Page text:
Ronda by Nook Architects

Ronda is a Mediterranean residence built in the 1960s in Castelldefels, Spain, which was redesigned in 2021 by Nook Architects.

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In between the Garraf Nature Park and its beach lies a home that, courtesy of the area’s hilly terrain, offers view of the coast and the Mediterranean Sea.

The structure dates to the 1960s and originally contained two floors and a rooftop addition, accessible via an outdoor spiral staircase. The building, whose original shape had been deformed by a series of small additions, was in a general state of disrepair as a result of deficient maintenance, and the pool was poorly connected to the rest of the property, rendering it difficult to use.

The owners wanted to showcase the original construction, modernise it and make it more comfortable from both a functional and energy standpoint. The new programme had to be readjusted, creating more diaphanous spaces and integrating the rooftop addition functionally into the rest of the home. Also essential was the work to enlarge the façade’s openings and open the inside up to the exterior, enhancing the views of the sea.

The entire building was completely remodelled to make it more energy efficient and sustainable. The façades, roofs and terraces were restored to mitigate conditions produced by moisture and enhance the home’s thermal comfort and insulation, reducing its energy consumption in the process. The fixtures were modernised and a new aerothermal HVAC system, equipped with underfloor heating and a heat pump, were installed. While little was done to the home’s overall shape, in effort to get back to its essence, the structure was stripped of all decorative elements and outbuildings. Significant changes were made to the composition of the façades and their openings in order to meet the requirements of the new interior layout and improve the connection with the outside.

The project envisaged a new interior layout, particularly on the first and second floors, which now revolve around a new interior staircase that leads up to the second-floor terrace, home to a new swimming pool which serves as a dividing line yet engages the surrounding landscape. This operation has breathed new life into the rooftop addition, which is now home to the master bedroom. The old swimming pool was modified to regularise the perimeter and improve the connection with the rest of the outdoor spaces.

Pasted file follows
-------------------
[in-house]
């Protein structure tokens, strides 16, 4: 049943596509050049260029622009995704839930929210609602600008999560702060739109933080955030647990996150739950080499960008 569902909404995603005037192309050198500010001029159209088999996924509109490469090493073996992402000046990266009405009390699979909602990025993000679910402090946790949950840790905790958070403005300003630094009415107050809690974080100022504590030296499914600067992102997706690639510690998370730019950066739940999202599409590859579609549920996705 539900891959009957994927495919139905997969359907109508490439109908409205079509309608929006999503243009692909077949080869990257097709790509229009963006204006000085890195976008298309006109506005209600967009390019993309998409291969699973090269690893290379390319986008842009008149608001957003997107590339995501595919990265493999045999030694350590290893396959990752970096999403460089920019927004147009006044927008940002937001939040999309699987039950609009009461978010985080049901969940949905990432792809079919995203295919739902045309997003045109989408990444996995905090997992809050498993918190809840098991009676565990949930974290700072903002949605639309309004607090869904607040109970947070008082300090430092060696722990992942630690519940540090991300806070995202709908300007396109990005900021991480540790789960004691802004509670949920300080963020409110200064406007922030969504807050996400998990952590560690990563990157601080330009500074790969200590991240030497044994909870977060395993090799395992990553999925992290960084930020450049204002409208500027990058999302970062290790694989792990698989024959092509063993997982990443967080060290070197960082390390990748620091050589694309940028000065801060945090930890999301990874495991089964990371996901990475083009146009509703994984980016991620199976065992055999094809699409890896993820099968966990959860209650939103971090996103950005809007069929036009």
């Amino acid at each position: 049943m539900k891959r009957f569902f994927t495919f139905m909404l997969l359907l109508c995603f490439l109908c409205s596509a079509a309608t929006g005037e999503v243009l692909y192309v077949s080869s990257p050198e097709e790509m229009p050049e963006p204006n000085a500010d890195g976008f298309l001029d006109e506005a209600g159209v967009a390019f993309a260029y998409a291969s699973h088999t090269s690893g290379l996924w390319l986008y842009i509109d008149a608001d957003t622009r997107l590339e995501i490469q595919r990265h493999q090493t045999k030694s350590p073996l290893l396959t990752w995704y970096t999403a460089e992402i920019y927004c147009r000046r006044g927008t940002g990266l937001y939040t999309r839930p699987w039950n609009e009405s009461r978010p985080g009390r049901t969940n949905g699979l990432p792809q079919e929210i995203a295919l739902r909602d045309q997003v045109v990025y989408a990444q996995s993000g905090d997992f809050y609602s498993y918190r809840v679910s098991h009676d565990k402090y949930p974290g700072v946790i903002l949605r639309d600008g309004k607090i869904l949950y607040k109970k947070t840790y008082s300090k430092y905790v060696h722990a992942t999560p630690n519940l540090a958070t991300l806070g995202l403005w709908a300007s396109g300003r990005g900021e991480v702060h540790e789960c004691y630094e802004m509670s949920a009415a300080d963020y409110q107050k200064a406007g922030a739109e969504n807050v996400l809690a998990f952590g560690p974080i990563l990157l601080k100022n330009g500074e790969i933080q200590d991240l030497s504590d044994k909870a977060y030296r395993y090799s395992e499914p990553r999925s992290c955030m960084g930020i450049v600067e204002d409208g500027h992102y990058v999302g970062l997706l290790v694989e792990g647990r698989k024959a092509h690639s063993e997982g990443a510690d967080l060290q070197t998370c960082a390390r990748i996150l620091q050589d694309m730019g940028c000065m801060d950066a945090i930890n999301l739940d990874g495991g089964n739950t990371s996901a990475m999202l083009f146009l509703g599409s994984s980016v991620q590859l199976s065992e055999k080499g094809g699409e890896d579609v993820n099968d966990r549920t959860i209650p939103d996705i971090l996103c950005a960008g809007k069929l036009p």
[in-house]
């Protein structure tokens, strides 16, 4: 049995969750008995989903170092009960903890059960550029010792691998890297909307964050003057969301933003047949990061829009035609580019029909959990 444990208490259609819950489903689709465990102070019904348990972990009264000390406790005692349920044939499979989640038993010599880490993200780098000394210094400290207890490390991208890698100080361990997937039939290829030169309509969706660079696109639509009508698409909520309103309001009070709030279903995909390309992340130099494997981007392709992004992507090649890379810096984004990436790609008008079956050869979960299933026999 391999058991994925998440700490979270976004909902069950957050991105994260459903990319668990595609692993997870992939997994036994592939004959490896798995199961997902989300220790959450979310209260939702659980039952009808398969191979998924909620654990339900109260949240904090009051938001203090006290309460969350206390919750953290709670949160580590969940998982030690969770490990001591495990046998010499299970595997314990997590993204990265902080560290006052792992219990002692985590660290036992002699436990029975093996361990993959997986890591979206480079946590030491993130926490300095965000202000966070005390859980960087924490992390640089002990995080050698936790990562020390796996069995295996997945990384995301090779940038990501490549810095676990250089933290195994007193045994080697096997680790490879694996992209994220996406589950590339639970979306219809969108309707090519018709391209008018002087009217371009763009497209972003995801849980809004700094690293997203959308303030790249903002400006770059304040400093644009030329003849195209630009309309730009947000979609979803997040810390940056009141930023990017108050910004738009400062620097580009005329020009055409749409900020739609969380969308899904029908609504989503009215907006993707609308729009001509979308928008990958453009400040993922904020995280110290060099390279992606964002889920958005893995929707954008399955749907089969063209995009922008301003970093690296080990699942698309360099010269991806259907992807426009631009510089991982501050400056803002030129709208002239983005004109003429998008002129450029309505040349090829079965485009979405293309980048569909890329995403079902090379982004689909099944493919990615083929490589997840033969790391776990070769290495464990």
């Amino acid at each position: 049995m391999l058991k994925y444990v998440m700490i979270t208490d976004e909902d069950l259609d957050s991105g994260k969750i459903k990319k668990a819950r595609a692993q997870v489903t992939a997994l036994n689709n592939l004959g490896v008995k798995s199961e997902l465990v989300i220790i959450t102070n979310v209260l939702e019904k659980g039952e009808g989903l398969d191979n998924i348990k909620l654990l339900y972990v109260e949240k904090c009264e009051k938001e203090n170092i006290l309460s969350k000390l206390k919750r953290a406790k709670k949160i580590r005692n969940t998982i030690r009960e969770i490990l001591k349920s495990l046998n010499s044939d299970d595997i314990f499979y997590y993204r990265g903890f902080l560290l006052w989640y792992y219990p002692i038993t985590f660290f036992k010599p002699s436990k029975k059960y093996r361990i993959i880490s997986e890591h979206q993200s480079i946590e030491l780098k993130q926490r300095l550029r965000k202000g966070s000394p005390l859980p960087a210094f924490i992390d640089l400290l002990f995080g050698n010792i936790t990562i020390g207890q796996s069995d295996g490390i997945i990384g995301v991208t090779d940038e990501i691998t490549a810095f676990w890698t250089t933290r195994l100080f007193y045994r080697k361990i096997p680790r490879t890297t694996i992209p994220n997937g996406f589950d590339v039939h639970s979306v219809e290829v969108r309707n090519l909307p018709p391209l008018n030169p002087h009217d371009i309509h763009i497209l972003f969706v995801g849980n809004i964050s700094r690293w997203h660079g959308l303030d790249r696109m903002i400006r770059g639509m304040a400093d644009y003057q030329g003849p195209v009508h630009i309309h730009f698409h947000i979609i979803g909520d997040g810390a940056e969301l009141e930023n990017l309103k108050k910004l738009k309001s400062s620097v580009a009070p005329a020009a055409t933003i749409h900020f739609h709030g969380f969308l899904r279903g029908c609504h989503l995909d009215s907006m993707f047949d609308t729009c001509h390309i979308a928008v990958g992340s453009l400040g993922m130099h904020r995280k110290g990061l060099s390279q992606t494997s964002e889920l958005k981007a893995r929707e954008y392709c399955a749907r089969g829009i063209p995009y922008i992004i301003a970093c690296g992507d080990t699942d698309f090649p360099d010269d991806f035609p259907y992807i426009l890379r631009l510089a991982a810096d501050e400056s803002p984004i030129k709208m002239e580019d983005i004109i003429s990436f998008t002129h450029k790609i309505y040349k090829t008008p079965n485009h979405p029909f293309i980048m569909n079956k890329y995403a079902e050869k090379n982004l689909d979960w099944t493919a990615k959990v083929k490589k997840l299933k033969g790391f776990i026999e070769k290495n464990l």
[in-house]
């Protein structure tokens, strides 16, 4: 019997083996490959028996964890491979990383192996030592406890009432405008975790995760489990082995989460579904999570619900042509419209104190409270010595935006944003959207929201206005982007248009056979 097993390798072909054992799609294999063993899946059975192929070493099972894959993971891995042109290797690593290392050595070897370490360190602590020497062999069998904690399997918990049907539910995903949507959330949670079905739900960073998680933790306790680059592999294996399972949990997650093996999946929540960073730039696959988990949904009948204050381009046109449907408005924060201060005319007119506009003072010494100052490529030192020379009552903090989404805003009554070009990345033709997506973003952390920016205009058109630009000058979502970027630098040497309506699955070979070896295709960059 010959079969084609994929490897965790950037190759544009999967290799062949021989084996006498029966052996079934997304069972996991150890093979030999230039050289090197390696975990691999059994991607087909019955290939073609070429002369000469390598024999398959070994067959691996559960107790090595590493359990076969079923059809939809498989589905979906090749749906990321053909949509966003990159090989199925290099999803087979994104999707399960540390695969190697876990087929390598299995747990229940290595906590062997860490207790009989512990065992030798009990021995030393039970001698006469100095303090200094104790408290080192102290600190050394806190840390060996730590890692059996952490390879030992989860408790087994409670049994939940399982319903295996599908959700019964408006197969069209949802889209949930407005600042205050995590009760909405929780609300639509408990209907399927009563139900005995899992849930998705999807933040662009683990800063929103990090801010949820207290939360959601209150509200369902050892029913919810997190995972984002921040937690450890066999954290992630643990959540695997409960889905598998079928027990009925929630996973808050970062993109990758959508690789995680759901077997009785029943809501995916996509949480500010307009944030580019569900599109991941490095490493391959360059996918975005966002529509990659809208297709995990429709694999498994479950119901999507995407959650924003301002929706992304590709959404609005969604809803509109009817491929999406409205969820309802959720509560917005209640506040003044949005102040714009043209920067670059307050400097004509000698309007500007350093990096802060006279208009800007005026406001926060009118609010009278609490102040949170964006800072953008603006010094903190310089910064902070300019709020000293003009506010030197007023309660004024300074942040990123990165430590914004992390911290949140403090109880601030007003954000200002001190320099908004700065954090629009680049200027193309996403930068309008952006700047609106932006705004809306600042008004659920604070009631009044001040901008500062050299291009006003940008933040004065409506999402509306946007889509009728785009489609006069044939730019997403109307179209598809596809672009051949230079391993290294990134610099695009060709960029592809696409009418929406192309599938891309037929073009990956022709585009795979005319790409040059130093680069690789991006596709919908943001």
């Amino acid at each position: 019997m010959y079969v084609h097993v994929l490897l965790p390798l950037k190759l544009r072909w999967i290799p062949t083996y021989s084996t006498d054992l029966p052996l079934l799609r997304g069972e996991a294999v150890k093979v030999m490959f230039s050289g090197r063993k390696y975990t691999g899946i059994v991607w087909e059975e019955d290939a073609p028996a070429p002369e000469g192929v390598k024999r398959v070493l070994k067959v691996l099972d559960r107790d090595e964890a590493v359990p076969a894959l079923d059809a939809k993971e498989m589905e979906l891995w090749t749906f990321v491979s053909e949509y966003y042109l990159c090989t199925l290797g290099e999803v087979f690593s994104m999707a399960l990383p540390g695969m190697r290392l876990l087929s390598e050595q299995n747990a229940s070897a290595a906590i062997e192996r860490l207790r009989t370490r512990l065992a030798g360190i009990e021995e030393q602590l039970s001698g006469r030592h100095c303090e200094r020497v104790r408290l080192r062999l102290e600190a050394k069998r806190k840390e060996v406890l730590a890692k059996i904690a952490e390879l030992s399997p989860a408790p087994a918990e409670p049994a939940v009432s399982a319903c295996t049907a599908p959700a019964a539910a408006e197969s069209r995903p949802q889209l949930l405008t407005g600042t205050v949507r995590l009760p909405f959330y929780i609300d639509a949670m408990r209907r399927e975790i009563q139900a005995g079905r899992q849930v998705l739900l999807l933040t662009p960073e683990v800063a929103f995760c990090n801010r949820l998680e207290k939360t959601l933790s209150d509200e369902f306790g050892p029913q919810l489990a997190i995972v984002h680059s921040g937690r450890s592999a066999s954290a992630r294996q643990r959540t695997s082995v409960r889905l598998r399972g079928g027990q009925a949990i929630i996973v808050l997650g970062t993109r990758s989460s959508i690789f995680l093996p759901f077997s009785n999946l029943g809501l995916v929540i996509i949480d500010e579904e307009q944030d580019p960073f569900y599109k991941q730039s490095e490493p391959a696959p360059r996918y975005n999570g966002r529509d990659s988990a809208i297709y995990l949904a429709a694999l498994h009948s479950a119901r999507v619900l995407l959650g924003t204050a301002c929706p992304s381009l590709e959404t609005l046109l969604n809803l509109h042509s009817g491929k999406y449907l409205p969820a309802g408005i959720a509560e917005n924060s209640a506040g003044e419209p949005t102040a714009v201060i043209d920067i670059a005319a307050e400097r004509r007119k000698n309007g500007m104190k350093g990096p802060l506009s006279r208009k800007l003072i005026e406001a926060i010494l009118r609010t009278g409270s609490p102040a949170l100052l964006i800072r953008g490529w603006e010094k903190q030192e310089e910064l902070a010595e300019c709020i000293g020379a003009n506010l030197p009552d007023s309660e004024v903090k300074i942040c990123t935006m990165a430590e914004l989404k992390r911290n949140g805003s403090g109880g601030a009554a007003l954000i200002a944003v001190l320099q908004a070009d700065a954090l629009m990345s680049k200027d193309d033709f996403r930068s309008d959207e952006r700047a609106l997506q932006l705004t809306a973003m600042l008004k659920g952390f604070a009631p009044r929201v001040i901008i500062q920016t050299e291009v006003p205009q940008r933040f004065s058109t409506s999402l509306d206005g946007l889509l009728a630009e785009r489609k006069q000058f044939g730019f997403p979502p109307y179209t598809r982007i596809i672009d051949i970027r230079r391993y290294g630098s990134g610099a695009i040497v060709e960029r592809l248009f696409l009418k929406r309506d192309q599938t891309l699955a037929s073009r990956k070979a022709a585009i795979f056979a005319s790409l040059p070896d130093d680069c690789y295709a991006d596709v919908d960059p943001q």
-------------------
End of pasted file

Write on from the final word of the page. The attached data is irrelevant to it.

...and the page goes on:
In terms of materials, the project looked to create bright, neutral and timeless spaces. Stone and earth surfaces were used in combination with bespoke furnishings and natural oak floors in the bedrooms, turning the spotlight on the views of the sea and the exterior surroundings. In effort to blur the boundaries, the same materials were used in the spaces adjacent to the home, particularly the terraces, which serve as an extension to the inside. This idea was further bolstered with a selection of colours that is more in line with the surrounding area and its relationship with the sea. In particular, the combination of green hues and natural wood colours mimics the region’s characteristic pine groves.
The bespoke furnishings, which delimit the interior spaces, are also particularly important in their layout and functionality. The project also included a new colour scheme.

The result of the restoration is a contemporary home in which natural light, the views offered by the immaculate location and the dialogue between the interior, the patios and the exterior take centre stage.

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- by Matt Watts